When I meet Tripat next month at her book launch and book signing event, I am going to make sure that she leaves me some tips. I will be writing more about her book, nearer the date. The books are already available at the bookshop. Will certainly update.

Thursday, 2 June 2005

God's special gift

Dr Tan beckoned me over. I hesitated but I knew I’d have to face the stark reality sooner or later. Was I to faint, I knew I’d be in safe hands and in safe surroundings – the Kings College Hospital no less. But I couldn’t faint because I was working and the woman on the operating table was the centre of attention, not me. I inched my way towards the table and from afar could see that they have cut her wide open. A sort of giant pincers held apart the two sides of her stomach waiting for the surgeon to remove her liver.

My camera man was right behind me but the sound man, a big hefty guy, remained in the background, turning whiter by the minute.

As I stood there, watching her insides, I wondered, what is it that made her special? What has she got inside her that gave her the steely determination, the courage and the strength to go through with the operation which had a 50/50 percent chance of success? Of course I knew the answer. I had been with her and the family for the past few weeks. I knew what she has. She has a child who was in need of a liver and she had decided to offer part of hers to save her daughter’s life.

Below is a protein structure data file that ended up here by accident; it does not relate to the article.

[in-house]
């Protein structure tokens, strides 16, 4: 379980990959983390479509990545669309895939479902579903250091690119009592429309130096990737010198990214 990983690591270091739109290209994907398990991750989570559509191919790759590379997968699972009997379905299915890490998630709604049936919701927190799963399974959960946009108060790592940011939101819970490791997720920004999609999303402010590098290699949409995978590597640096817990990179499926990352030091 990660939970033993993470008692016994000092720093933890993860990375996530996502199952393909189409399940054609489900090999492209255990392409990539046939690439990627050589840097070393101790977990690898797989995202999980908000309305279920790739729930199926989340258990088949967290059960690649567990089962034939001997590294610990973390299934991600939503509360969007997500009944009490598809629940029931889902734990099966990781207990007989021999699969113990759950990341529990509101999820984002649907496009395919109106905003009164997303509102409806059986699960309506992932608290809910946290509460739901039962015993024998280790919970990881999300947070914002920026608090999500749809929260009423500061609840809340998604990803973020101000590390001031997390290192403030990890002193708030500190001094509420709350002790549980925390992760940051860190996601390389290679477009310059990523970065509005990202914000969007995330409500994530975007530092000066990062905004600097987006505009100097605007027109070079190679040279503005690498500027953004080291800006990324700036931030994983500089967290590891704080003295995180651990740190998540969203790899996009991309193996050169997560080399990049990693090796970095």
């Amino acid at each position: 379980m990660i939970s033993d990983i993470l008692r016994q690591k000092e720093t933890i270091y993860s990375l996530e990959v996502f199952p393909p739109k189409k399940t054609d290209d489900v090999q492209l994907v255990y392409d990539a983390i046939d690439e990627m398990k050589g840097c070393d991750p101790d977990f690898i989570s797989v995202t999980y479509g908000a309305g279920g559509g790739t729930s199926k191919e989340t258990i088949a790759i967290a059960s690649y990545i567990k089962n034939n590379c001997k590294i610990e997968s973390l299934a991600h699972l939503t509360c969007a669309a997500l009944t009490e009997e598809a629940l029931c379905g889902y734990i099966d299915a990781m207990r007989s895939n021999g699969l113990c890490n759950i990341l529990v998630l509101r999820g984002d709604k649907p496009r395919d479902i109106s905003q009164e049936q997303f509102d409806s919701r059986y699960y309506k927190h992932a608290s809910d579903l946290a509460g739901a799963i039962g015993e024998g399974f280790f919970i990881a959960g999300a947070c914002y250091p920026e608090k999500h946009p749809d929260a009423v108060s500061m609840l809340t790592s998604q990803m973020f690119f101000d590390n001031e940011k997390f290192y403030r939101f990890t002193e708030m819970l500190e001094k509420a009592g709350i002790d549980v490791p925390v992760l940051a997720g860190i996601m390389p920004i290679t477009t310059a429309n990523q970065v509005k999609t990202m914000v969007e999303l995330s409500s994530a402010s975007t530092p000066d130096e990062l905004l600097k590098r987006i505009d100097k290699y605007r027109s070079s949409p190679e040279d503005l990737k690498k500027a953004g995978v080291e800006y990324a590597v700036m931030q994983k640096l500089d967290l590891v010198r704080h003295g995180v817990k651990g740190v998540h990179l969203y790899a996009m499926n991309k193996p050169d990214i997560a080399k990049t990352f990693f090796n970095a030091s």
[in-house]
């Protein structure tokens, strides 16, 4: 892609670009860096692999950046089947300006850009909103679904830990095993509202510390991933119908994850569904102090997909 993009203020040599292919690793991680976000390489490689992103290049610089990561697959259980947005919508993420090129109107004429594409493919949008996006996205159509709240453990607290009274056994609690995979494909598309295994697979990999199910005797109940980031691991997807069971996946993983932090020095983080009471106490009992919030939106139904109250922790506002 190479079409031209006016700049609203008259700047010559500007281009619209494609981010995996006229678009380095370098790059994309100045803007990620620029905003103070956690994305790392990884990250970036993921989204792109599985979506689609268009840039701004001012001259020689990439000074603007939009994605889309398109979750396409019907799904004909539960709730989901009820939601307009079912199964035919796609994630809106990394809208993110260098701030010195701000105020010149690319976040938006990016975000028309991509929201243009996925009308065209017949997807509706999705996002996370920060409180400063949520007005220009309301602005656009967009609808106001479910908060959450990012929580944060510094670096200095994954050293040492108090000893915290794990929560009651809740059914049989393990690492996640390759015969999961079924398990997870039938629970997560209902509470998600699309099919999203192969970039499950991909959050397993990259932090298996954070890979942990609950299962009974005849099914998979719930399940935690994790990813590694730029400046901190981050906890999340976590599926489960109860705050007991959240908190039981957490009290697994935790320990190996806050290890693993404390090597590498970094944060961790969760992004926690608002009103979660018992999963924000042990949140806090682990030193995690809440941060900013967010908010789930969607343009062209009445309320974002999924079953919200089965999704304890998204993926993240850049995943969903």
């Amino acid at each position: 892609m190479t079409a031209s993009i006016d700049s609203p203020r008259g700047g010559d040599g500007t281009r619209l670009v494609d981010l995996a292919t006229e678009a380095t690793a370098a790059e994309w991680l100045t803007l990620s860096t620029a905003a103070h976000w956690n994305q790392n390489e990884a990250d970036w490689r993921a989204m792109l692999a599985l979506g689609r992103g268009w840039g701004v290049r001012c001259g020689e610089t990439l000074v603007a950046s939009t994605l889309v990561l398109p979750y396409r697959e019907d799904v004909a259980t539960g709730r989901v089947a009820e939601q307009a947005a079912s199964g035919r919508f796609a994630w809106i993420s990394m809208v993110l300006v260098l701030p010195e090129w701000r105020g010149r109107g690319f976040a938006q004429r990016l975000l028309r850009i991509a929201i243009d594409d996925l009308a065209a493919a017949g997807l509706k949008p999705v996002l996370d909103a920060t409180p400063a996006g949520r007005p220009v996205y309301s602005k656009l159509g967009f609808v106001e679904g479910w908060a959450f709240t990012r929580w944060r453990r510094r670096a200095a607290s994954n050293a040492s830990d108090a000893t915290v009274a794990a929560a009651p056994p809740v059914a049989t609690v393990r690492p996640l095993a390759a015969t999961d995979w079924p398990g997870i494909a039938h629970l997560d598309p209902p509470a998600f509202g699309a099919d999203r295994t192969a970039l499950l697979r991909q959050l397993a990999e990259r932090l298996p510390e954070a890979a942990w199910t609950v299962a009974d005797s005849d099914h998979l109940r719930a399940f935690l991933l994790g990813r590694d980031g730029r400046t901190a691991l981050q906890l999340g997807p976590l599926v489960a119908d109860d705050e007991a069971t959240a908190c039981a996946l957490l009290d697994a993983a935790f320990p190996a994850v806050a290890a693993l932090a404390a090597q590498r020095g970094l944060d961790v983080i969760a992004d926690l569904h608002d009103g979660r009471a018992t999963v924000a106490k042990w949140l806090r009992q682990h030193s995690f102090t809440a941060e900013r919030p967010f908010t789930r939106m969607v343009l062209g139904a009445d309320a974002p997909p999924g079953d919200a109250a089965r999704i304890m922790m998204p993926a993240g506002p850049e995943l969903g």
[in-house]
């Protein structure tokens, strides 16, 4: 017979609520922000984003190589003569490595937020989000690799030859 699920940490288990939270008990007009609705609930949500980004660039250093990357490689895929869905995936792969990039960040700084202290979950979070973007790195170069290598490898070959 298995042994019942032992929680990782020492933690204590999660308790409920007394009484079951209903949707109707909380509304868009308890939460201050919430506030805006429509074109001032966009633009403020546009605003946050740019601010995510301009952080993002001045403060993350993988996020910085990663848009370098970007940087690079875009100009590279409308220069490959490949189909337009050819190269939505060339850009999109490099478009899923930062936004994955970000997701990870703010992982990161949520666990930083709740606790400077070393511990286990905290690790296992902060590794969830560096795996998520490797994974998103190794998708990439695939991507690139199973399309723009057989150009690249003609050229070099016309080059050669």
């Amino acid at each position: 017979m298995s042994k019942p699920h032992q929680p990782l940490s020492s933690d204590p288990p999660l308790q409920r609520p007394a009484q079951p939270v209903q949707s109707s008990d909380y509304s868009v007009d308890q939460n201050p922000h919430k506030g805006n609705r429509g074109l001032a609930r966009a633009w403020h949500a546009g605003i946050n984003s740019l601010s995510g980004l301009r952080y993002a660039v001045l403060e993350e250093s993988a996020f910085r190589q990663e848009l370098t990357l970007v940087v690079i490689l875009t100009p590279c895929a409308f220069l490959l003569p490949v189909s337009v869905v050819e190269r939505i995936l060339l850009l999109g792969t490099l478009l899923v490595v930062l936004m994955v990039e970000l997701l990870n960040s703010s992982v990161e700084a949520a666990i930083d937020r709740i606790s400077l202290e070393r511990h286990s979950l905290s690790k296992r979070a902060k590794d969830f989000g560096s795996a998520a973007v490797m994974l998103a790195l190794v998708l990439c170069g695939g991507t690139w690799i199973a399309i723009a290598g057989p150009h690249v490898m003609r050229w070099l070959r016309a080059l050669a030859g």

She was wrought with guilt when both she and her husband discovered the condition of their second born. So, she decided that was the only course of action. She believed it was her fault that her daughter was born with such life threatening defect. There’s no persuading her to the contrary.

At that time, the only liver transplant was carried out with liver from a dead person. Dr Tan had just pioneered the sharing of liver and liver transplant from a live donor. I had reported his pioneering work and it was a coincidence that the mother, by then desperate, read about it. It was going to be done in London, she had decided, but it was going to be expensive. Very expensive. To the tune of £75,000. Many doors that she knocked on turned her away. “It’s expensive. She’s going to die,” they told her point blank.

The petite woman soldiered on and knocked on more doors until one finally opened – no questions asked, no blaze of publicity of kind donor holding up cheques or press conferences.

The few weeks I spent with the family before the operation taught me a lot. It taught me that a child, no matter how ill, no matter how handicapped, deserved a chance to live a normal life. It taught me that a mother with such a child, no matter how severe a condition, never gives up. But it was the weeks after the operation that taught me a lot more. I came to understand humility, I came to understand sacrifice and I came to appreciate what Allah has given me. Strong and healthy children.

Without going into the gory detail of the operation, suffice to say, the transplant on her 4 year old proceeded without a hitch. The child was wheeled out, a part of her mother’s in her, that will will her to live on.